Massively Popular - MMORPGs

By Marri Lynn

World of Warcraft Role-playing games were not always massive, multiplayer, or internet compatible. In fact, the MMORPG genre is a relatively new entrant into the spotlight of the gaming industry. There can be no doubt, however, that the modest origins of MMORPGs have given birth to a phenomenon.

Before the evolution and popularization of MMORPGs, gamers contented themselves with tabletop gaming, or pursuing solitary adventure in their video games of choice. Multi-User Dungeons blended these two concepts into something new, and exploited the realization that gaming in a group was more fun than gaming alone. MUDs offered an interface where players could connect and engage in their own goals and quests, as well as work in cooperative groups or as competitive units.

The initial MUDs of the late seventies were jokingly dubbed 'Multi-Undergrad Destroyers', due to the amount of time that players would frequently divert from schoolwork to the pursuit of text-based adventure. Early MUDs were strictly textual, requiring the player to use his imagination and descriptive skills whilst engaging in play. Typewritten commands and the use of arrow keys allowed the player to interact with the world and the others connected to it.

This style of text-only adventure game persists to this day in MUDs, MUSHes, and MOOs. The graphic, commercial MMORPGs were to be the prodigious offspring of that initial passion for an interactive gaming environment.

Ultima Online In the 1980s, the first pay-per-play graphic MMORPG hit the markets. Although the list of subscribers was hardly massive by contemporary standards, it was a step in the commercial direction which took the somewhat obscure hobby towards a a more widespread audience. 1997 saw Ultima Online's creation, and furthered the advancement of the MMORPG genre; it standardized a monthly rate of pay, rather than the hourly subscriptions that had previously been widespread. The lower monthly fee appealed to an audience outside of hardcore gamers, and brought new blood to the hobby.

The east had already managed to succeed in proliferating its number of MMORPG devotees, since Jake Song's Nexus: The Kingdom of the Four Winds in 1996 gained over one million subscribers. Song's sequel to Kingdom garnered even more success, and the west began paying attention.

The launch of EverQuest in 1999 is arguably the keystone moment in the progression of North American MMORPGs. Its popularity quickly earned it the tongue-in-cheek moniker 'EverCrack' amongst aficionados and critics alike; an indication of its enjoyable and addictive qualities.

It might also be interpreted as a reference to the cost prohibitive nature many associate with network gaming. Players attest that paying a monthly rate when they can't be certain of their availability for the following month can generate anxiety. Many feel inclined to play as much as possible in order to get the most for their subscription money, which poses a question of obsession. Many games do offer deals for longer-term subscriptions, but the chance of losing interest in a current game in favor of other activities or a new release from the competitive market often negates any potential savings advantage that a long-term subscription might have offered.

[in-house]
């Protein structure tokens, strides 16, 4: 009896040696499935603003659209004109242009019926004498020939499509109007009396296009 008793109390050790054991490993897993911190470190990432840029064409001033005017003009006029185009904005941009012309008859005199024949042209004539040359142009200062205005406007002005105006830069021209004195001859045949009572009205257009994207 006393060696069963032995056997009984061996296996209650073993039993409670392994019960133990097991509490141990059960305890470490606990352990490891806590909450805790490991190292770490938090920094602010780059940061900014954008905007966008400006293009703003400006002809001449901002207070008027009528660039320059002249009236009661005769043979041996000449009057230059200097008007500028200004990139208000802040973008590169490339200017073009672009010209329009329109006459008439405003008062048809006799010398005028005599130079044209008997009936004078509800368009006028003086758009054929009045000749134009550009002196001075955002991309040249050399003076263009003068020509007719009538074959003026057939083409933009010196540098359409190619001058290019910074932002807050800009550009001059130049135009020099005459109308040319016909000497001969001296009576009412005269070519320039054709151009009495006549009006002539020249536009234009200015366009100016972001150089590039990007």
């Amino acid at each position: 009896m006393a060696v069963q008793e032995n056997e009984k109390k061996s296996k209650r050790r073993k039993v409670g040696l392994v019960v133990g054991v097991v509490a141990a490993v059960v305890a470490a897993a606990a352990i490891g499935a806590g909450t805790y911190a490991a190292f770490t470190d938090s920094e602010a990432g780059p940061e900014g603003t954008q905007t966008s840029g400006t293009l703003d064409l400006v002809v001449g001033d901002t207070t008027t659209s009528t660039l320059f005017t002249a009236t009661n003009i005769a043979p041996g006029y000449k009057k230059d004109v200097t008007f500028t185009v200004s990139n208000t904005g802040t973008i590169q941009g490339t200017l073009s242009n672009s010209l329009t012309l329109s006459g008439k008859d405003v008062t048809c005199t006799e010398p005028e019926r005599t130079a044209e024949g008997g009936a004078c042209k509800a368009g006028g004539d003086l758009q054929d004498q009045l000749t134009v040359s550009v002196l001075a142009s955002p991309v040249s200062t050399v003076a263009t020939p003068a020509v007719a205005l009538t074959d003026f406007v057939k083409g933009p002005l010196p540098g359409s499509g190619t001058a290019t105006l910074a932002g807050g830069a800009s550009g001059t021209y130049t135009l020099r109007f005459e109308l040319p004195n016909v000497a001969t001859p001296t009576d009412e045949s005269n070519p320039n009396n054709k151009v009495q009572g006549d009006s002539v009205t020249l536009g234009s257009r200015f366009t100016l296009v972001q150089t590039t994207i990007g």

Some games, preeminently Guild Wars, can offer online play for free by utilizing the player's own computer for hosting purposes. The debate of acceptable cost for the gaming software itself as well as the issues of subscription still continue to be discussed. Competition over price, graphics, and features keeps sequels to popular games arriving on shelves, and encourages designers to continually up the ante.

MMORPGs have become a vehicle for penetrating questions on the nature of human habit, interaction, and addiction. It has been lauded as a unique environs in which to analyze both social and individual behavior. The demographics of MMORPGs have been examined, and the results thoughtfully explored. Aside from being a simple pastime, many believe that this new mode of human interaction might offer novel sociological insight.

As is the case when any group of people are gathered together under the umbrella of a common interest, an online subculture for MMORPGs has formed. MMORPG players exist as one division under the general group of gamers, alongside LARPers, D&D players, and console devotees. Many players develop loyalty to one specific form of gaming, even though they may pursue any number of them. MMORPG gamers have developed their own language and etiquette, as well as subcultures among the ranks of its own followers.

People play MMORPGs differently. The general populace seems to favor the dungeoneering school of play, wherein one forms a party for the best possible strategic advantage in pursuing a mission. Experience points, items, and gold pieces are the usual treasure and reward for these feats, as well as the enjoyment and accomplishment itself. But, very little actual role-play is on the agenda of these gamers, making the RPG portion of the MMORPG tag-line somewhat misleading.